Learn to Respond 5X5" original
This piece was inspired by the teachings of Elizabeth Mattis-Namgyel. I first shared it with the below blog post and have also gone on to do a podcast on the subject of responding, rather than 'fixing'.
The tiger is a symbol of confidence and awareness. It's a calm but powerful symbol, representing an animal that knows its place and purpose and sees very clearly. It is a humble but powerful creature.
Learning how to respond in life is taking the things we learn, the wisdom we find from our experiences, and actually applying them. I've found, more and more often, that answers cause a lot of trouble because an answer assumes that something can be pinned down or that if there is a 'right' answer then there is also a 'wrong' one.
Life is not so black and white. Life is rich and complicated and what may work well in one relationship or situation may be entirely unhelpful or even detrimental to another.
Learning to let go of fixed ideas of how things 'should' be is a huge part of my life now, but it wasn't always. I often tried to come up with answers in an attempt to get ground. If I 'knew' something then I could take comfort in that.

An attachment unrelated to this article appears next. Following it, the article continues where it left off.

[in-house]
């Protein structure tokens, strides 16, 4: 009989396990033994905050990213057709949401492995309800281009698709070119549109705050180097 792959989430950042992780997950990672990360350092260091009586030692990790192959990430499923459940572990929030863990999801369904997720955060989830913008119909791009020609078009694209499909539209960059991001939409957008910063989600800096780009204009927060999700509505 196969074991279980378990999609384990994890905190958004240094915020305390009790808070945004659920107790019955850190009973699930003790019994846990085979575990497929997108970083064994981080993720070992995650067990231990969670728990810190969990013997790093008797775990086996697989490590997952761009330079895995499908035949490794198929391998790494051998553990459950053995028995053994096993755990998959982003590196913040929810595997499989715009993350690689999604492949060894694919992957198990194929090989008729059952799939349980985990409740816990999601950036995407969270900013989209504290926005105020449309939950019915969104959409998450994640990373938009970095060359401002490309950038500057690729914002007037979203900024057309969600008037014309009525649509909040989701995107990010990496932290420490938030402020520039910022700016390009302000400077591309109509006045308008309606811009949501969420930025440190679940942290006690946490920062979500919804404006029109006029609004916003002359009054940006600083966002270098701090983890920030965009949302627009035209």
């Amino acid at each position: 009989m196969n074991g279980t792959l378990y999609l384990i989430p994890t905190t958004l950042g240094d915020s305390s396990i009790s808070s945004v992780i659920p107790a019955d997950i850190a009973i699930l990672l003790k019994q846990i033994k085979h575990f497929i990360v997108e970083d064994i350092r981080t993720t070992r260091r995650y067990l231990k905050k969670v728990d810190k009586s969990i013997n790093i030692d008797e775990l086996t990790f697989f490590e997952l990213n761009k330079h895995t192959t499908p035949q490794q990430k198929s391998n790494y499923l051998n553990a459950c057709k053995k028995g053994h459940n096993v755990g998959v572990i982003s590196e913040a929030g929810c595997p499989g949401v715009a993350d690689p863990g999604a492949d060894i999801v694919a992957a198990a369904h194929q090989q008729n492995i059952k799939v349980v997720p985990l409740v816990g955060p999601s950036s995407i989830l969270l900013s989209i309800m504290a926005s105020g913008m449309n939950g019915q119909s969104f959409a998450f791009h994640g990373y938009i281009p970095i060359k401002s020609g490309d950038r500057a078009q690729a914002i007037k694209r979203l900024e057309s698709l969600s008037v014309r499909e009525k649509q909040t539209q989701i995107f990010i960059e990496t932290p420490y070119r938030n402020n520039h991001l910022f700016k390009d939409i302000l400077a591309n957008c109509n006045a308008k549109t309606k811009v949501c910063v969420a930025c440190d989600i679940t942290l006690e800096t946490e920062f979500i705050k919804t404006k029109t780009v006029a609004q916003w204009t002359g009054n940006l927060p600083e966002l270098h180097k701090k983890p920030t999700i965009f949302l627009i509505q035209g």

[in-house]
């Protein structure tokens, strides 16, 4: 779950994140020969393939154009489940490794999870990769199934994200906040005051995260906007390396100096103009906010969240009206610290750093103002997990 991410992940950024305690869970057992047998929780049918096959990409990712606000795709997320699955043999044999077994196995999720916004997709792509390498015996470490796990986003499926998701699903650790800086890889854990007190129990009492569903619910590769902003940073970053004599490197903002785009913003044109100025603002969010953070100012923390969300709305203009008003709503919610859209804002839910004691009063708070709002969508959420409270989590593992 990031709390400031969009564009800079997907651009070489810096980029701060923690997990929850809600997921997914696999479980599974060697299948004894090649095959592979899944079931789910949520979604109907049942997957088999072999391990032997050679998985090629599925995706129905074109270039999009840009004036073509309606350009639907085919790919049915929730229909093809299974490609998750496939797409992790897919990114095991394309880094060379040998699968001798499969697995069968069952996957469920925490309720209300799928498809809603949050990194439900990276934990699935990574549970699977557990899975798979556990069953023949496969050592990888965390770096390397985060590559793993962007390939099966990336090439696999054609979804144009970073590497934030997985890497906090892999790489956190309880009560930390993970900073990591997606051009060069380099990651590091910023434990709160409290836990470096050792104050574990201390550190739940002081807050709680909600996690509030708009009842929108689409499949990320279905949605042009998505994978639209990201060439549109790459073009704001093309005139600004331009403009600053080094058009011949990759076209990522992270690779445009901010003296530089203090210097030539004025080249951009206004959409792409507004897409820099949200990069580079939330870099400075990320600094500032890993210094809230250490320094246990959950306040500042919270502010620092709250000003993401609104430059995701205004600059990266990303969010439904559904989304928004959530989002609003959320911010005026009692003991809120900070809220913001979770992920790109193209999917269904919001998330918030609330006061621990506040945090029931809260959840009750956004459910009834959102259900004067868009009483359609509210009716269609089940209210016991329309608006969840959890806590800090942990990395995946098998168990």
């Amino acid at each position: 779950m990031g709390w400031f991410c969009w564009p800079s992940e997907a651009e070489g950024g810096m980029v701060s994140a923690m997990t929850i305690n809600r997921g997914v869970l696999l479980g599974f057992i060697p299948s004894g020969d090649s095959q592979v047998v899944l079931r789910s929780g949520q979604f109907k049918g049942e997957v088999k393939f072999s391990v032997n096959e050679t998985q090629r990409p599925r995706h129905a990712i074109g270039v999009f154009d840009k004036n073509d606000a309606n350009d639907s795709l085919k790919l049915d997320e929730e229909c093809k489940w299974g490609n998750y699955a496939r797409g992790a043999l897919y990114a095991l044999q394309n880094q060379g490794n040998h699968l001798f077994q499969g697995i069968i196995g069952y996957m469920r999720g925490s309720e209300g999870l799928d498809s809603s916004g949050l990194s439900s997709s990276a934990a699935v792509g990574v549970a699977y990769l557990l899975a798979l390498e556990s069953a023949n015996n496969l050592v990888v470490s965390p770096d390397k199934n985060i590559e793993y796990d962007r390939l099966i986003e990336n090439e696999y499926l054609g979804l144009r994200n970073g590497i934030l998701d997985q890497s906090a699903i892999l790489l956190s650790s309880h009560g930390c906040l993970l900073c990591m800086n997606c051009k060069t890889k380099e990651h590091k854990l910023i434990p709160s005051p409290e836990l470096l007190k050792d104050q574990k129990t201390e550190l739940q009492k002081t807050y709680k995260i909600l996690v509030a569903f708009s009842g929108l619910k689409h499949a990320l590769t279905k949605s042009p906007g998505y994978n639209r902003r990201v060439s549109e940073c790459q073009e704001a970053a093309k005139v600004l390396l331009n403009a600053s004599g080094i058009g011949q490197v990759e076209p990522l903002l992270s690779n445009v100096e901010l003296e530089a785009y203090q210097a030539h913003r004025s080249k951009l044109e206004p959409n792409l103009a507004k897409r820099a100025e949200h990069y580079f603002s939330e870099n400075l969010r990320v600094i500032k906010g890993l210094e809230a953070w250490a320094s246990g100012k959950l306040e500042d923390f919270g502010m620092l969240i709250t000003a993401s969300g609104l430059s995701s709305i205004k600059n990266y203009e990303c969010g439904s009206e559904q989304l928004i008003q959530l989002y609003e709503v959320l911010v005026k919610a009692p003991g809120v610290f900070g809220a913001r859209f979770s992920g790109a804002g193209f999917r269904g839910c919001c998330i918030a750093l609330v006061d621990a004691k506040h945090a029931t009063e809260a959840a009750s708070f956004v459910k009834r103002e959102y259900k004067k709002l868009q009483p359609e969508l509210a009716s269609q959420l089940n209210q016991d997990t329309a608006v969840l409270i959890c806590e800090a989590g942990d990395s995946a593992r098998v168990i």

Of course, as soon as I thought I knew something this view was often challenged. The older I get the more I realise I know very, very little. But this doesn't scare me. Instead I find it liberating. Because if there are no definitive answers then every moment can be taken as it is - freshly, with great curiosity and a sense of wonder.
Even the most mundane of exchanges become an experiment, something I rather enjoy as I was raised by parents who encouraged an inquisitive mind. In fact, my dad has called me a scientist because of my interest in figuring out how things work, in hypothesizing and checking and re-checking results.
When we approach our life with curiosity it really changes our experience of the world. Suddenly things aren't happening to us so much as happening for us.
Difficult co-worker? An opportunity to learn clear communication and how to work with frustration. Annoying family member? A chance for us to learn how to accept someone as they are and not try to make them be how we want them to be. Cancelled train? A moment when we can explore our impatience and sense of entitlement and let that humble us.
Consider life as a game with no rules other than everything will change and the only piece you can control is your own mind and your own outlook. In this way we can learn to respond to things as they are, rather than trying to make them fit into the ideas we have about them or how we wish or hope or think they should be.